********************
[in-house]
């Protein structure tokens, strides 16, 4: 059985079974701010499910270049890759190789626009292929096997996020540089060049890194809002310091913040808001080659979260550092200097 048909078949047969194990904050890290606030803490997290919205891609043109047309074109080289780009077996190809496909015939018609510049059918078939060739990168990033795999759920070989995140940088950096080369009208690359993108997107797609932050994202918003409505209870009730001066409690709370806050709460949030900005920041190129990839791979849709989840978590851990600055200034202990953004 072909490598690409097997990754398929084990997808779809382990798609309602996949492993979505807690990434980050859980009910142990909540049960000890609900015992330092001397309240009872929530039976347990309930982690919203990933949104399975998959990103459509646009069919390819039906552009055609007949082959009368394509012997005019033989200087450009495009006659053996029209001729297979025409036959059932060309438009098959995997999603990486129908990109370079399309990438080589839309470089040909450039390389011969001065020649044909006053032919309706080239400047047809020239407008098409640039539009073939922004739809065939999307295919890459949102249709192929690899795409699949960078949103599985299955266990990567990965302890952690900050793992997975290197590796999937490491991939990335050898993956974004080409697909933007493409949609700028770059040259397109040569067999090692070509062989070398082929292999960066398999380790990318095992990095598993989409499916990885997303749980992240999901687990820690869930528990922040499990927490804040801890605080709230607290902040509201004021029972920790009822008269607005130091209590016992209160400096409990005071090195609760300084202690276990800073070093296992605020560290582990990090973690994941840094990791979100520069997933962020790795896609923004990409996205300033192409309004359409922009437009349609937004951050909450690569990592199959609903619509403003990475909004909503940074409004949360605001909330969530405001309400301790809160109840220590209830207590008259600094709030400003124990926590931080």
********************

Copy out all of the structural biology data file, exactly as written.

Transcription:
[in-house]
């Protein structure tokens, strides 16, 4: 059985079974701010499910270049890759190789626009292929096997996020540089060049890194809002310091913040808001080659979260550092200097 048909078949047969194990904050890290606030803490997290919205891609043109047309074109080289780009077996190809496909015939018609510049059918078939060739990168990033795999759920070989995140940088950096080369009208690359993108997107797609932050994202918003409505209870009730001066409690709370806050709460949030900005920041190129990839791979849709989840978590851990600055200034202990953004 072909490598690409097997990754398929084990997808779809382990798609309602996949492993979505807690990434980050859980009910142990909540049960000890609900015992330092001397309240009872929530039976347990309930982690919203990933949104399975998959990103459509646009069919390819039906552009055609007949082959009368394509012997005019033989200087450009495009006659053996029209001729297979025409036959059932060309438009098959995997999603990486129908990109370079399309990438080589839309470089040909450039390389011969001065020649044909006053032919309706080239400047047809020239407008098409640039539009073939922004739809065939999307295919890459949102249709192929690899795409699949960078949103599985299955266990990567990965302890952690900050793992997975290197590796999937490491991939990335050898993956974004080409697909933007493409949609700028770059040259397109040569067999090692070509062989070398082929292999960066398999380790990318095992990095598993989409499916990885997303749980992240999901687990820690869930528990922040499990927490804040801890605080709230607290902040509201004021029972920790009822008269607005130091209590016992209160400096409990005071090195609760300084202690276990800073070093296992605020560290582990990090973690994941840094990791979100520069997933962020790795896609923004990409996205300033192409309004359409922009437009349609937004951050909450690569990592199959609903619509403003990475909004909503940074409004949360605001909330969530405001309400301790809160109840220590209830207590008259600094709030400003124990926590931080």